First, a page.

trial." Carter v. Cuyler, 415 F. Supp. 852, 855 (E.D.Pa.1976).
Plaintiff has simply not come forward with specific facts sufficient to raise a genuine issue for trial as to his claim that his due process rights were violated by the diversion of educational funds from Graterford. Accordingly, summary judgment in favor of defendants is appropriate as to the due process claim.
Plaintiff's Equal Protection Claims
Summary judgment is also appropriate as to plaintiff's claim that the allocation of educational funds violated his equal protection rights. Plaintiff claims that once the state chooses to make educational funds available it must do so on an equal basis, and that the allocation system adopted by defendants results in unequal distribution of funds among the various correctional facilities. The standard applied to a claimed violation of the equal protection clause when, as here, there is no allegation of discrimination based on suspect classification or fundamental interest is whether there exists a rational basis for the classification. When a plaintiff challenges a classification created by the state, he carries the burden of showing that the classification does not rest upon any reasonable basis but is essentially arbitrary. Further, a classification having some reasonable basis does not violate the equal protection clause merely because it is "not made with mathematical nicety" or because it results in some inequality in practice. Lindsley v. Natural Carbonic Gas Co., 220 U.S. 61, 78-79, 31 S. Ct. 337, 340, 55 L. Ed. 369 (1911); Jamieson v. Robinson, 641 F.2d 138 (3d Cir. 1981).
Here, there is ample undisputed evidence that the allocation system utilized by defendants has a reasonable basis. The uncontradicted affidavit of Mr. Mader establishes that funds for operating the institutional school at Graterford and other correctional institutions are administered by the Department of Education in cooperation with the Bureau of Correction through an inter-agency committee and a designated field liaison agent at the institution. A tentative allocation sheet is drawn up showing anticipated state and federal funds for each institution including Title I funds, vocational education basic education funds, and vocational education guidance and counselling funds. Of all these funding sources, only Title I funds are allocated on a formula basis based on the number of eligible inmates at a particular institution. See 20 U.S.C. §§ 2701, 2781. However, it is undisputed that plaintiff does not qualify for these funds since he is over 21 years of age and they are provided only for eligible students in state institutions for neglected or delinquent children, as well as juveniles (under 21 years of age) residing in adult correctional institutions.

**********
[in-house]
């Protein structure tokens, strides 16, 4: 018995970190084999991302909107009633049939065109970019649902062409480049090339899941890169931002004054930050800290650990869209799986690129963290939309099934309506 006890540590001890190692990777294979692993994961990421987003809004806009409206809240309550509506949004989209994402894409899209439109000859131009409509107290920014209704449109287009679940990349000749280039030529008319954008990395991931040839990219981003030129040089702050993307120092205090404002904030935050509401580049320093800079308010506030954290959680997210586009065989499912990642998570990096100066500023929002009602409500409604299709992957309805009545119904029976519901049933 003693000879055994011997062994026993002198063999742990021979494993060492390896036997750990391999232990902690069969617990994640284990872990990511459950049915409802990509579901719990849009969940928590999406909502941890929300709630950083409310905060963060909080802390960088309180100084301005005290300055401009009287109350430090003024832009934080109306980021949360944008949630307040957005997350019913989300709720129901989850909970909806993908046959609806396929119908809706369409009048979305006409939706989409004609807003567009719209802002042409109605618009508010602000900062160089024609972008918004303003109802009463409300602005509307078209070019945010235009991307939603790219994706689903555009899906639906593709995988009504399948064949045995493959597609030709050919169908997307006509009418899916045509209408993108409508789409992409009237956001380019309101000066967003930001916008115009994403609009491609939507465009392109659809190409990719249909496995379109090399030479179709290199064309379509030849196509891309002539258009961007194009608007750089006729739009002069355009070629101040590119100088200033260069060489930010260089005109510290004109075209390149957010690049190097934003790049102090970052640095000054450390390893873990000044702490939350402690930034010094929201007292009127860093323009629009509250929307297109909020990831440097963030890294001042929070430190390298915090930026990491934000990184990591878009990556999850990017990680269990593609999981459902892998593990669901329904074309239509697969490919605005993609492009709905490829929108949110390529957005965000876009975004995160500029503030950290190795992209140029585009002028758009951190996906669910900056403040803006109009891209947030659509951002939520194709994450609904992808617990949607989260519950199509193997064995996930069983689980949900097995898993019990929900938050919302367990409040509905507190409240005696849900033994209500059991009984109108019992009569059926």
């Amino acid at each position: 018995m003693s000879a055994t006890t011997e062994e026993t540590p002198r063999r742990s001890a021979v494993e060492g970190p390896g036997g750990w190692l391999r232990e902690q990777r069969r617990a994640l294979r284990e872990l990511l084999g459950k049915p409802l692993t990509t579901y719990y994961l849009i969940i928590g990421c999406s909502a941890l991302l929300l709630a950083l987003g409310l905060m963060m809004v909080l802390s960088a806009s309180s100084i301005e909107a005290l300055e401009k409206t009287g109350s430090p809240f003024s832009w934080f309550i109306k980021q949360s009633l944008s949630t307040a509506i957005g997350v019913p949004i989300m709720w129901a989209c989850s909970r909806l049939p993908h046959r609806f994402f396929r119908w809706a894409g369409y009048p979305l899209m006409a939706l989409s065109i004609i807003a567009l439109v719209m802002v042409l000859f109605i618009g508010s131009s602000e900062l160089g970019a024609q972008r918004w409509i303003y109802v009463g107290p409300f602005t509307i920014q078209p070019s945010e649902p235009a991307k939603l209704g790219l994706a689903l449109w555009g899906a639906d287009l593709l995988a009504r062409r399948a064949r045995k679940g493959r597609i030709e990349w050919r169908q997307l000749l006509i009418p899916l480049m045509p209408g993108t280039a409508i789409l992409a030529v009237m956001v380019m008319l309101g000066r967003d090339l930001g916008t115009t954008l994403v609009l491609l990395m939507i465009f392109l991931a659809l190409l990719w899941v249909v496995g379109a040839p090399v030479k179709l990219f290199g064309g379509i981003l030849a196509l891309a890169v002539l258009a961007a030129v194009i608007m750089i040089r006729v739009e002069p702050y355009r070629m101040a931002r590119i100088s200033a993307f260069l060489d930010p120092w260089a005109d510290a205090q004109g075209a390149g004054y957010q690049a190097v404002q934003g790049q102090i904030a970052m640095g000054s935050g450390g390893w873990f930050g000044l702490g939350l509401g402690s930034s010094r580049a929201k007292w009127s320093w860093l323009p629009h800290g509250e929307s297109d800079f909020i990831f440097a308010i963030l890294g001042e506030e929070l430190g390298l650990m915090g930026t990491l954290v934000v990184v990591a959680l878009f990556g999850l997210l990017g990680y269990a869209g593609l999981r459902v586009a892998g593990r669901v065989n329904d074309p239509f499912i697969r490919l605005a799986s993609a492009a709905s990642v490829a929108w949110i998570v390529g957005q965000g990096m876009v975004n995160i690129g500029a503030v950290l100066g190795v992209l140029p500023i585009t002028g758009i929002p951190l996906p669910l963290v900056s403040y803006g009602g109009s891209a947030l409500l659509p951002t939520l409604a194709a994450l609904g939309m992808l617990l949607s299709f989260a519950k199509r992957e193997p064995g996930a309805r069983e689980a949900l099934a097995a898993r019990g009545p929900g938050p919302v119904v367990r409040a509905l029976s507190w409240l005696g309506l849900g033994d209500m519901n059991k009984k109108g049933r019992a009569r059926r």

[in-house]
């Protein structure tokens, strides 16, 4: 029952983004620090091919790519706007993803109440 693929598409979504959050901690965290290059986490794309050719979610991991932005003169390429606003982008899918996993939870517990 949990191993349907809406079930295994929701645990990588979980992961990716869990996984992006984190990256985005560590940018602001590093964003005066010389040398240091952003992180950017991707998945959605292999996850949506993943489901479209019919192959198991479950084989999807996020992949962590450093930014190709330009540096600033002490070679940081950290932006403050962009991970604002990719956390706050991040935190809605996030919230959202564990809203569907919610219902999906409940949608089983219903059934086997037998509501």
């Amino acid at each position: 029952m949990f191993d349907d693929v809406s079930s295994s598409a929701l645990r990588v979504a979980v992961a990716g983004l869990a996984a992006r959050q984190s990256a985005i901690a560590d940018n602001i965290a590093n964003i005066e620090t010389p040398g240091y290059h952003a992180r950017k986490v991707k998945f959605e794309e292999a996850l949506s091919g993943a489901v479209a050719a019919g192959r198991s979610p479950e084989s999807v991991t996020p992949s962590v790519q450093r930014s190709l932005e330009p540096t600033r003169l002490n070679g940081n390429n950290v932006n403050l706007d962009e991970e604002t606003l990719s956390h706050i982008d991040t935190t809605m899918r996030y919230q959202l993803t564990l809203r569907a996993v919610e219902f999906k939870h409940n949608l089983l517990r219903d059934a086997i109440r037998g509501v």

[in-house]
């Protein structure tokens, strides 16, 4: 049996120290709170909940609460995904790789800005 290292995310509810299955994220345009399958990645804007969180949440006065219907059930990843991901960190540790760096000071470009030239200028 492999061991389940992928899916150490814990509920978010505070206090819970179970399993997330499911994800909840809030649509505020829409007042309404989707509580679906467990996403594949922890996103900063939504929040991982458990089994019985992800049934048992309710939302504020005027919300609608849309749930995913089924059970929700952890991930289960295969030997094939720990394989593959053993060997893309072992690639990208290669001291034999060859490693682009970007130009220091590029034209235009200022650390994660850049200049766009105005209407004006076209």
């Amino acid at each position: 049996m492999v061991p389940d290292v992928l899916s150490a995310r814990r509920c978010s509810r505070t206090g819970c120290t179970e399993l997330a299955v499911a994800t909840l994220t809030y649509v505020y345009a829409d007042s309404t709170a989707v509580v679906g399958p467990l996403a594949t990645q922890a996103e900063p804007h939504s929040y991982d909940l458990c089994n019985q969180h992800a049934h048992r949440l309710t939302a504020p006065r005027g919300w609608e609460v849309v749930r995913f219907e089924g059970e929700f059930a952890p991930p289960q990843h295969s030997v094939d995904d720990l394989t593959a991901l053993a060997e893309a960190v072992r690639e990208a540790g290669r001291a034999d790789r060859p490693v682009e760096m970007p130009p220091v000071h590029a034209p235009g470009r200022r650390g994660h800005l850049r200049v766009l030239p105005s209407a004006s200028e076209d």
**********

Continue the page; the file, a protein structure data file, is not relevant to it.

Aside from Title I funds, no per capita allocation is required by either federal or state law or regulation. Rather, block state grants are allocated among the correctional institutions in order to continue educational programs meeting the Commonwealth's basic goals which are, in order of priority, (1) basic education to the eighth grade level, (2) attainment of a GED, (3) vocational education diagnosis and training, (4) job placement and (5) post-secondary education. Allocation of education resources is affected by the following items: (1) space available for the education program, (2) average age and turnover rate of the institution's population, (3) basic education and vocational education program at each institution; (4) electrical power available for vocational educational programming and (5) ability to provide security. Post-secondary educational programs, the programs for which plaintiff qualifies, are of the lowest priority and have been scaled down in recent years because, inter alia, 65% of the inmates in Pennsylvania function below the eighth grade level in reading and mathematics. It is undisputed that the post-secondary programs do not aid the inmates in attaining the basic reading and mathematical skills, vocational skills and job placement which have been established for Pennsylvania State correctional institutions. Moreover, these programs have always depended upon the voluntary efforts of higher education institutions and such volunteer participation cannot be compelled.
These uncontradicted facts establish that defendant's system of allocation, while not a per capita system, has a rational basis. Block grants are allocated to the different institutions based upon legitimate factors and reasonable policy considerations, including the composition of the inmate population, prison security, physical plant limitations and the basic educational and vocational programs sponsored by each institution. Defendants have set forth, in an uncontradicted affidavit, rational factors which are considered in providing educational funds to correctional institutions. Prison authorities are typically given wide latitude in the internal administration of correctional facilities, and I see no reason in this case to usurp the function of the prison officials in assessing these factors to determine whether a particular educational program is appropriate for a given correctional facility. See Jamieson v. Robinson, 641 F.2d 138 (3d Cir. 1981). Defendants' policies and goals governing allocation of educational funds to correctional institutions are rationally based. Plaintiff has presented no evidence to indicate otherwise. The mere fact that there may be variations in educational opportunities throughout the prison system does not mean that the allocation system runs afoul of the equal protection clause.
Accordingly, I find that summary judgment is appropriate in favor of defendants as to plaintiff's claim that his equal protection rights have been violated.
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